What is an effective way to use a time-out?

What is an effective way to use a time-out?

So it’s not always necessary that time-outs are ineffective, but it’s the purpose of the time-out and the method by which it’s implemented is what often needs to be re-visited.  Time-outs can be an effective way of helping to calm a child down and helping to keep him and others safe, but if your purpose for the time-out is to teach the child a lesson and discourage him from engaging in problematic behavior in the future, then we need to be a bit more thoughtful about how to accomplish that than simply sending them away to “sit and think about what you’ve done.”  When implementing a time-out, you’ll want to consider the setting, the timing, the explanation and the repair.

With regards to the setting, time-outs should be served in an area of the home void of any distractions or too much external stimuli.  Make sure it’s a quiet space void of any toys, games, or other children that might distract the child.

As far as timing is concerned, it’s important that the time-out immediately follows the rule-breaking behavior so that your child can make a direct association between the behavior and the disciplinary intervention that comes as a result.  You can give a child a brief warning first, but if the problematic behavior persists beyond the warning then be sure that the timeout is quick to follow. As far as the actual duration of the timeout is concerned, a common rule that parents follow is 1 minute per year of age.  I’m always one for using every instance of a disciplinary intervention as a teachable moment, so you may want to consider using a timer the child can see and understand to help him develop the capacity to monitor and self-regulate during the course of the timeout.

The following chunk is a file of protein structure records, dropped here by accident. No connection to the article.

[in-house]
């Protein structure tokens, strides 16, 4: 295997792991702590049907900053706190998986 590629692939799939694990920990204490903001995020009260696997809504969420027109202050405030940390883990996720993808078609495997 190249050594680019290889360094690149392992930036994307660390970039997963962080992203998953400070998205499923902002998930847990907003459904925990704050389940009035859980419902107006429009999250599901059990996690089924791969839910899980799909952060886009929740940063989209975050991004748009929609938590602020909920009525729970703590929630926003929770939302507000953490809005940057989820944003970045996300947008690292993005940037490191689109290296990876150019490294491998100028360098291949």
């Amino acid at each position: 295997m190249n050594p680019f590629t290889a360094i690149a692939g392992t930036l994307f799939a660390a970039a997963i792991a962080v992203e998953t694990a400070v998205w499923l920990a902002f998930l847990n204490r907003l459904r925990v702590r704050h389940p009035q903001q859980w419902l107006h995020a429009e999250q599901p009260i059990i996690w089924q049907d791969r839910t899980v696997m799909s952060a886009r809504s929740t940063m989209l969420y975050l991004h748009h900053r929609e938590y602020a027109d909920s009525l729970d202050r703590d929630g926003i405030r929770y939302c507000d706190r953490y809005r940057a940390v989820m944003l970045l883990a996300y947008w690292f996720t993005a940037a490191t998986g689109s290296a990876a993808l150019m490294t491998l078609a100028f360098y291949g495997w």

Finally regarding explanation and repair, once the time out has ended, it will be important for you to explain to your child in simple and direct language that he can understand why he was on time-out and how he can avoid it from happening again in the future. An example of this might look like, “You were in time-out because you were hitting mommy, and when you hit mommy it means that your body is unsafe and mommy’s body is unsafe.”  Give your child a chance to repeat back the lesson learned, and then follow that with a hug, kiss, and some kind words of affection before returning to play.